The Court concluded that the Plaintiffs allegations that: (1) the coaches misrepresented that Lehigh Drive was safe for the team members’ use as pedestrians, while also periodically cautioning team members to run single file and watch for cars; (2) the coaches made representations to team members about the safety of parking in the remote parking lot and walking down Lehigh Drive to reach the boathouse, and that the coaches made these representations either knowing that the statements were false or without adequate knowledge about the safety conditions of Lehigh Drive but professing to have such knowledge; (3) the coaches knew that there had been a recent prior fatal pedestrian-involved accident on Lehigh Drive in the vicinity of the boathouse; (4) the coaches’ conduct  in leading team members on runs along Lehigh Drive and subsequently sending the members on unsupervised runs falsely represented that running or walking along Lehigh Drive was safe; and (5) the Lafayette Defendants misrepresented Lehigh Drive’s safety when it encouraged team members to park in the remote parking lot when the lot adjacent to the Boathouse was not available to and walk along Lehigh Drive to reach the Boathouse.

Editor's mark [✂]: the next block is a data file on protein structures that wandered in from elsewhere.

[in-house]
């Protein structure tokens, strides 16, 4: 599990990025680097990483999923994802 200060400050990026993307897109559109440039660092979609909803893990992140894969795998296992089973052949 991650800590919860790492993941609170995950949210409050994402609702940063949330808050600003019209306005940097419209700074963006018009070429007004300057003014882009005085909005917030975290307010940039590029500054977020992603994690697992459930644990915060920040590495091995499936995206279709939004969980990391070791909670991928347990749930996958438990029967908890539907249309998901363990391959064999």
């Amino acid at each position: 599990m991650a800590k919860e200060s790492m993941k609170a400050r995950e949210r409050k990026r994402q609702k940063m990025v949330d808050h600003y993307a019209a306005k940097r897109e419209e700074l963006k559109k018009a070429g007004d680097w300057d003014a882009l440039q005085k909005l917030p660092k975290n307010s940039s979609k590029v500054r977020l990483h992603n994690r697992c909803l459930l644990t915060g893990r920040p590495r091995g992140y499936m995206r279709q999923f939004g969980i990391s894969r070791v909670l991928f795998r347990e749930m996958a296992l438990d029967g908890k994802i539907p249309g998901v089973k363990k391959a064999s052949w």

The Court concluded that these allegations were sufficient to establish a prima facie claim that Aubrey justifiably relied on the Lafayette Defendants’ representations regarding the safety of Lehigh Drive. Moreover, the Court determined that the trial court erroneously usurped the role of the fact-finder to determine that Aubrey’s reliance on the Lafayette Defendants’ representations was not justifiable. Accordingly, the Court concluded that the trial court erred granting judgment on the pleadings in favor of the Lafayette Defendants on Appellants’ intentional misrepresentation claim.

 

Pennsylvania Superior Court finds college can be held liable for injuries that a student sustained as a result of a drunk driver. Ty Smith explains.